A British nurse named Florence Nightingale (1820-1910) forever changed the fate of nursing. During the 19th century, her dedication to improving hospital health distribution, to prevent infections or complications, saved hundreds of lives in the United Kingdom and around the world. Florence Nightingale’s biography is a must-read for anyone who admires her intelligence and undeniable humanitarian gifts. Let’s read it together, will you join us?

Summary of Florence Nightingale’s life

The index

  • In the process of becoming independent

  • Here’s a short walk through mathematics

  • Florence Nightingale’s great passion was nursing

  • It was a woman who was patient and revolutionary

Toward independence

Florence Nightingale was born on May 12, 1820, in Florence, Italy. Though Nightingale was born in Italy, she lived in luxury and comfort as a child of upper class British parents. In spite of this, Ella nightingale was never drawn to her parents’ ostentatious and extravagant lifestyle; she didn’t shy away from his economic benefits, but she was unwilling to become dependent on them.

While her parents rested at home, Florence Nightingale went out at night to visit the homes of poor people to help them with their ailments and discomforts. During this period, Florence told her parents that she had been called by God to become a nurse.

In 1844, the United Kingdom -and much of the rest of the world- regarded female independence with suspicion. Despite this, Nightingale carried on as he had planned. In this way, and after fighting hard with her family, the Englishwoman entered the Saint Vincent de Paul Institute in Egypt, where she studied nursing for the first time, and later attended the Institute for Protestant Deaconesses of Kaiserswerth in Germany, where she further expanded her knowledge.

Mathematics in a nutshell

Florence Nightingale’s parents attempted to tutor her in mathematics before she became a nurse in order to see if she would give up her independent ideals. Florence’s parents did not anticipate that she would absorb their math lessons like a sponge, and that she would apply many of the things she learned to her health studies.

During her first trip to Egypt, Florence Nightingale taught mathematics at home for a time. Her students were mostly family friends. She was able to raise money independently through these tutorials, which came in handy during her travels.

Florence Nightingale’s greatest passion was nursing

While outside the United Kingdom, Florence Nightingale gained a better understanding of the deplorable health system nursing experienced in the 19th century. As Nightingale traveled through Egypt, Germany, France and Italy, she took notes, which would later appear in the book Notes on Hospitals, about how hospital nurses were poorly organized, resulting in more deaths.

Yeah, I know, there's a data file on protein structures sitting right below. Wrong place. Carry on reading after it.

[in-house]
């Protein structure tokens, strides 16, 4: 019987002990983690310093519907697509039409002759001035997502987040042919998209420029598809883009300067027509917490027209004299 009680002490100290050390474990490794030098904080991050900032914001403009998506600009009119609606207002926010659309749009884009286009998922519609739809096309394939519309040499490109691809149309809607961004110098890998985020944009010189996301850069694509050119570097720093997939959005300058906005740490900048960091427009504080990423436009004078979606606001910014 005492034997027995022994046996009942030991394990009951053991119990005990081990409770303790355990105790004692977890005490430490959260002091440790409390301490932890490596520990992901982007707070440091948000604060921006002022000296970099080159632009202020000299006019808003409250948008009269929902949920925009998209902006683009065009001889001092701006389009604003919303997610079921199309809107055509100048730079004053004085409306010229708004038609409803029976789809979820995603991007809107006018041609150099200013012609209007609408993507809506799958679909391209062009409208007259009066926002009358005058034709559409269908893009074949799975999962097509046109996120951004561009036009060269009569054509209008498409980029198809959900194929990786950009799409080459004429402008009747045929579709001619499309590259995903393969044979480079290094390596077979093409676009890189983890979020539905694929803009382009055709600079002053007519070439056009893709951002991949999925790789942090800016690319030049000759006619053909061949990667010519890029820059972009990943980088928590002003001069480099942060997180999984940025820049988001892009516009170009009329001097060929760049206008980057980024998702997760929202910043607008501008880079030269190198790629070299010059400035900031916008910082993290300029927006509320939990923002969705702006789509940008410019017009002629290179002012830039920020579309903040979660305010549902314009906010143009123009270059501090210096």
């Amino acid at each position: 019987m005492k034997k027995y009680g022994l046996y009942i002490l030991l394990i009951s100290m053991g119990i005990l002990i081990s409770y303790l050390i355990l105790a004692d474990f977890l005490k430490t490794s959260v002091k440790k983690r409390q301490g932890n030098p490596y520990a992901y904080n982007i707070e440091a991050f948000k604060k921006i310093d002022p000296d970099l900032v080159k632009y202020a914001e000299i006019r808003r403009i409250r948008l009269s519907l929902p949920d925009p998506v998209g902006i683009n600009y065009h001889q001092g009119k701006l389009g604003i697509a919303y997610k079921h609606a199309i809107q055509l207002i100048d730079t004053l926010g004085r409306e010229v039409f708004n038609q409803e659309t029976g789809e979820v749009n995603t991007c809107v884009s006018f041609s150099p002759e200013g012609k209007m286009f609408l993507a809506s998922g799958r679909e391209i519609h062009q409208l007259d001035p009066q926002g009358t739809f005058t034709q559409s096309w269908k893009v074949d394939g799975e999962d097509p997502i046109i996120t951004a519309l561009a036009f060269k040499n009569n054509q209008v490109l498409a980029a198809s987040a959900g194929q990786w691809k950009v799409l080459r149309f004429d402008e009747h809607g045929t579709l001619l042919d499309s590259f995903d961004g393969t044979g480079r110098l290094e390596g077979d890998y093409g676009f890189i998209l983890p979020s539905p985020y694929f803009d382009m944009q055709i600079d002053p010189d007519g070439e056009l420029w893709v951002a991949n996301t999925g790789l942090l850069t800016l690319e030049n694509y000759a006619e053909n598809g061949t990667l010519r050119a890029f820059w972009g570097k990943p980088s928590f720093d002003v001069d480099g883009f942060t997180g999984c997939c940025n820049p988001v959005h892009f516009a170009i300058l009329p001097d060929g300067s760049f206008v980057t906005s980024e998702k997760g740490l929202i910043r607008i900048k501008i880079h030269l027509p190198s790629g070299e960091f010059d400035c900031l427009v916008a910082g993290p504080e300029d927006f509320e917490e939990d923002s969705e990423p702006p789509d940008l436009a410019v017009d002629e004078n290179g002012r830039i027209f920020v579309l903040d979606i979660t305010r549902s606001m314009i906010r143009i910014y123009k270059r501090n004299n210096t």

As a sanatorium administrator in the City of London, I witnessed the beginning of the Crimean War between Russia and Franco-British, Ottoman, and Sardinian forces. It was imperative to provide medical assistance at this time, since the numbers of wounded increased exponentially as time passed. Florence Nightingale moved to the Crimea to become part of the UK healthcare system.

As a result of the pertinent dedication of this Briton, the death rate of the British army decreased considerably. As a result of his more efficient organization techniques, he constantly monitored the wounded. Nightingale also put aside a health system that discriminated against people because of their religious beliefs or social classes.


It was during this time that Florence Nightingale gained her reputation as the “lady with the lamp”. She used to check on her patients with a lamp in her hand in the early hours of the morning. This nickname not only remained with her throughout her career, but also demonstrated her passion for nursing once more.

Patient and revolutionary

Around 1856, Florence Nightingale returned to the United Kingdom and began reforming the British military medical service. After experiencing war, Nightingale understood how vital it is for patients to receive timely and organized care. The “rose diagram” illustrated the most common causes of death during wartime, which allowed advances to be made in supplies and treatment.

Florence Nightingale not only achieved the reform of the military medical service through this layout, but also achieved a reform of the civil medical service a few years later. It was Nightingale who modernized the 19th century infirmary to a great extent. In 1860, countries with little health knowledge like India opened their first nursing schools because of this accomplishment.

As a result of Florence Nightingale’s death on August 13, 1910, all other advancements and achievements in the nursing field were defined by her legacy. As a tribute to Nightingale’s bicentennial, the World Health Organization has designated 2020 as Nurse and Midwife Year. Each year on May 12 – the anniversary of her birth – International Nurses Day is celebrated.

Leave a Reply

Your email address will not be published. Required fields are marked *